an old woman came whom they called
'the Angel of Death' who was in charge of dressing the
corpse of the man who had died, and also of killing
the woman. They gave him (the deceased) beer
(what a waste :-)
fruit and a lute, dressed him in fancy clothes,
laid him in the ship, added bread, meat and onions
(this is *not* a recipe :-)
took a dog, cut it in half and threw the pieces in...
two horses, two cows, likewise cut in pieces...
then a cock and a hen...
The slave girl then goes from tent to tent having
sexual intercourse with each funeral 'guest'
saying "tell your master I did this out of love for him"
The woman was lifted up three times
to a structure that was made of wood,
The interpreter explained that she said after each time
"Look I see my Mother and Father" then
"Look I see my dead relatives" then
"Look I see my master in paradise...etc" then
she gives away her jewellery, drinks more...
appears drugged, and confused, men beat drums,
six more men have sex with her, then she is laid
beside the corpse, four men hold her down
and 'the Angel of Death' puts a cord around her neck,
and the men draw it tight, then the old woman
starts stabbing her repeatedly between the ribs
while the men choked her, until she died...

A fierce fire is set, with all the 'congregation' adding
branches, until afterwards there is nothing but ashes.

On the spot, they built a large mound,
then in the middle a large post of birchwood,
with the names of the dead man, and of the king of the Rus"

<...>
>There, skeletal remains of five neonates
>(newborn babies) have been found in the drainage canals that existed
>there (the area where the settlement was is still a wetland site today)
>- seemingly "thrown into" the canals according to the excavators. <...>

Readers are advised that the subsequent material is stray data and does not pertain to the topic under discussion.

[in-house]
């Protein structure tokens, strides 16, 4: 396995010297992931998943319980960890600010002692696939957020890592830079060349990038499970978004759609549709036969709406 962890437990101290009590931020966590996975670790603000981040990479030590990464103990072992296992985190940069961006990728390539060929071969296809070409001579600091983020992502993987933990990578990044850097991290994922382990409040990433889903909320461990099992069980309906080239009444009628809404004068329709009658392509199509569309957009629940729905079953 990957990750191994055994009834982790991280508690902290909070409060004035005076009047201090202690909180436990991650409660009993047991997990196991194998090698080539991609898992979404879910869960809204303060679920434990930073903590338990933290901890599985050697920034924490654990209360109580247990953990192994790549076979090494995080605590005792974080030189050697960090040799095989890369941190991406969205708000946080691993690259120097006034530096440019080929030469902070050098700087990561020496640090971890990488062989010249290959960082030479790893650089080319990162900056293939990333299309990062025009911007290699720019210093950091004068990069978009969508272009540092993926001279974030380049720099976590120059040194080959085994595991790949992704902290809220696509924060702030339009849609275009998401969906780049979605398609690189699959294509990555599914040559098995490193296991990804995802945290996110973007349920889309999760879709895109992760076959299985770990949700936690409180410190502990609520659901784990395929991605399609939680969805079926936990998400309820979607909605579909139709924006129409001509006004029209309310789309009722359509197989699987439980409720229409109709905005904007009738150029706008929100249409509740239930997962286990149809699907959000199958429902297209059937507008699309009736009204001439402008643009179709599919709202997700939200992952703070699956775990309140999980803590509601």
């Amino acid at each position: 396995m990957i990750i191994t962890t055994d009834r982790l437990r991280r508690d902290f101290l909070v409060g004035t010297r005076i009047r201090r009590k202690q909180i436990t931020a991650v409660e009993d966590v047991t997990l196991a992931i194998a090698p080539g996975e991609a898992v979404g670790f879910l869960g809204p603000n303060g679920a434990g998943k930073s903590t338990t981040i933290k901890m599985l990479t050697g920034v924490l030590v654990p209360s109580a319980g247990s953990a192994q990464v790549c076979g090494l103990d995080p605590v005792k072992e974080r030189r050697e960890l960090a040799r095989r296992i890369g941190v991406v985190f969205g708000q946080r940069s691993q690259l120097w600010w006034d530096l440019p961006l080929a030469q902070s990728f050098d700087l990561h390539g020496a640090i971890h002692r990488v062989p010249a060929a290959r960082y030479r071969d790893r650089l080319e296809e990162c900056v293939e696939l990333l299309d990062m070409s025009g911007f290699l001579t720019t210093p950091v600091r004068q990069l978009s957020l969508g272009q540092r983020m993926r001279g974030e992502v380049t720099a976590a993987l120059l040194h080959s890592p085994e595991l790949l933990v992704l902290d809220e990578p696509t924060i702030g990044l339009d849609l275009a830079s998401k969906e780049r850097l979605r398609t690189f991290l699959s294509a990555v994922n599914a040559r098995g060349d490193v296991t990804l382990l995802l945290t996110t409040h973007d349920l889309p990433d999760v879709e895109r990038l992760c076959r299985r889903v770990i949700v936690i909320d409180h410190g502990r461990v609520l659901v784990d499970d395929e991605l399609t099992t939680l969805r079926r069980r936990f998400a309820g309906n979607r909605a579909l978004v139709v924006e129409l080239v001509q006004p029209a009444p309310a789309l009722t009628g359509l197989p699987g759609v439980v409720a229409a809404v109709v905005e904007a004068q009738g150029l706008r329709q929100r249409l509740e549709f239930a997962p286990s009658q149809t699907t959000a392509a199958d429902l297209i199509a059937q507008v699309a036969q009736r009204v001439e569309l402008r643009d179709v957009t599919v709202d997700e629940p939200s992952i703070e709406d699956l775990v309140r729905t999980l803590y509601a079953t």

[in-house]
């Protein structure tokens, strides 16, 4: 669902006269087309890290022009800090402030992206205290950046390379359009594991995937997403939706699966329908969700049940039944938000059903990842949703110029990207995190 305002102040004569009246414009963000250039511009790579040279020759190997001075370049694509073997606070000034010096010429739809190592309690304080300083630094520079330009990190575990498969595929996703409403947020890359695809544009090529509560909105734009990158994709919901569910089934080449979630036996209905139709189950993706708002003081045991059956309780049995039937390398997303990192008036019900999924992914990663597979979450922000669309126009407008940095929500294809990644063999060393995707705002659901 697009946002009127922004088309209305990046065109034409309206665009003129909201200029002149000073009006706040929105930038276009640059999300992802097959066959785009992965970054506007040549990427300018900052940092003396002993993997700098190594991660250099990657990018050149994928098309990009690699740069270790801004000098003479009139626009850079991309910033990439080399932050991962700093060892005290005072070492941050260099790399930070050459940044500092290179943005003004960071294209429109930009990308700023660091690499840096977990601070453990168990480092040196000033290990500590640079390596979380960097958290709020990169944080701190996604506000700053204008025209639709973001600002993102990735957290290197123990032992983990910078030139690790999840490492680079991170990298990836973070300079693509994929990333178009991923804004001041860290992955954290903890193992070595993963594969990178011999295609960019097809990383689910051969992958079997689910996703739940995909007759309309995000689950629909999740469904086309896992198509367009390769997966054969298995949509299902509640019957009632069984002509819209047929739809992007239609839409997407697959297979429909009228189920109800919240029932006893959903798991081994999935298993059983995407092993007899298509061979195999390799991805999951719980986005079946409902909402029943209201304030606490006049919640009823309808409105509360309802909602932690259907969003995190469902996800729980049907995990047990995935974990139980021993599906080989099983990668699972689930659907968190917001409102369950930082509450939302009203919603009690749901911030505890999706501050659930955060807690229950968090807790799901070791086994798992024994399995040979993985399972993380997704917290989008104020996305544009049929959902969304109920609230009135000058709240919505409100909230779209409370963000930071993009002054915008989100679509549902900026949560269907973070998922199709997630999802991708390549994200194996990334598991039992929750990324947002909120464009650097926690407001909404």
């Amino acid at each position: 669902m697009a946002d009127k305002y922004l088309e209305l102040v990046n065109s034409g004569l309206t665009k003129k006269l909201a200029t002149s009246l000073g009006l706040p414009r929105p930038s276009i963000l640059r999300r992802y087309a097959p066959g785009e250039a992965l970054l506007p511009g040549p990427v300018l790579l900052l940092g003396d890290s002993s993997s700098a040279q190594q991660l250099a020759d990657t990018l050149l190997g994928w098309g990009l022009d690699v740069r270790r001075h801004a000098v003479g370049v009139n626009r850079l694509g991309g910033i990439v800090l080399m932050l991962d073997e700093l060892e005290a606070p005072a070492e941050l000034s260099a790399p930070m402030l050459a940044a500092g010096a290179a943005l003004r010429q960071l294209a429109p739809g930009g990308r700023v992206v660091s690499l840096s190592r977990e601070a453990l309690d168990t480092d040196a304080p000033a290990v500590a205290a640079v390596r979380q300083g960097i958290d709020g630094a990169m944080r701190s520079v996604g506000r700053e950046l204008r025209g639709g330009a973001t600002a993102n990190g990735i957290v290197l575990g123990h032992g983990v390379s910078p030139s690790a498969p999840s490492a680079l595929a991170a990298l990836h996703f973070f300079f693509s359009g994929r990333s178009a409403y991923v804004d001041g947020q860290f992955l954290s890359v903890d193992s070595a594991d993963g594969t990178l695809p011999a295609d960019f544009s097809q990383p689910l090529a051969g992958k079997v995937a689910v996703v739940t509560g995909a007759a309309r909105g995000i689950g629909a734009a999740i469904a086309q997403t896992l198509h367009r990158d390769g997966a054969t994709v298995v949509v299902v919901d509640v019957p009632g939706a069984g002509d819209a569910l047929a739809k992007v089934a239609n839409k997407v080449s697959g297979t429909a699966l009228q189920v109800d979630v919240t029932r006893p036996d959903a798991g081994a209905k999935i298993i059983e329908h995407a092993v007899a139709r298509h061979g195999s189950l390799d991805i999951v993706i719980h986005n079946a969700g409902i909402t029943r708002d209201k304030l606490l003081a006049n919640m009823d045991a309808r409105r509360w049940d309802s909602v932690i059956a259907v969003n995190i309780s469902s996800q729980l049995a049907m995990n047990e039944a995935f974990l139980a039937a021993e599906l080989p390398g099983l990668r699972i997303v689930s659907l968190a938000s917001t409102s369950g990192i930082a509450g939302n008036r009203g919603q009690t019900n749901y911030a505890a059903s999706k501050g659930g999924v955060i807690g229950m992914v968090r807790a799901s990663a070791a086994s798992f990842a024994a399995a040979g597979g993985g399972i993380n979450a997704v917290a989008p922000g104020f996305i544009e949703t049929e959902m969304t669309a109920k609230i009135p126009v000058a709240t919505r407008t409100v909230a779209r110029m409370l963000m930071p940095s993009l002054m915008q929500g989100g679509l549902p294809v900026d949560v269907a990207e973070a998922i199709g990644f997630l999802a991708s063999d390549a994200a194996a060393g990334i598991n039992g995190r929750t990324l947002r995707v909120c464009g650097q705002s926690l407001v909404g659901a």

Is this simply evidence of 'exposing'?
and how much evidence would always remain, considering
the age-old fear of being 'left for the dogs'?
(Note bible story of Jezebel)

><snipped>
>> how much was taken from it.  There have been some attempts to link
>> the cauldron to the Arthurian Grail, but I don't know how successful
>> they are.
>
>Quite a lot. Actually, the Grail mythology has been shown to quite
>definitly have been built on Celtic mythology. Probably, Pamela can tell
>us a lot more about this.

I read a story in Herodotus that explains that with a cauldron,
and a country where firewood is rare or non-existent,
a cauldron can be used to cook an animal, the bones are used for fuel,
and the meat is put into the stomach of the animal,
and so the animal can be made to cook itself?

In  Mongolia, I remember a story of fifty prisoners
being cooked up and eaten using cauldrons,
I could look it up if anyone doubts?
 >>
>> > What of curses?
>>
>> No examples come to mind but maybe somebody else can think of some.
>> Satire was more feared than anything else, often leading to the death
>> of the person against whom it was directed.
>>
>Well, quite famous are the inscriptions found at Larzac, France, which
>contain a Celtic curse formula.
<...>
The general thrust behind these issues is for people to compare
how pagan 'values' and practices compare with Christian values
and customs, which are *also* part of our cultural background.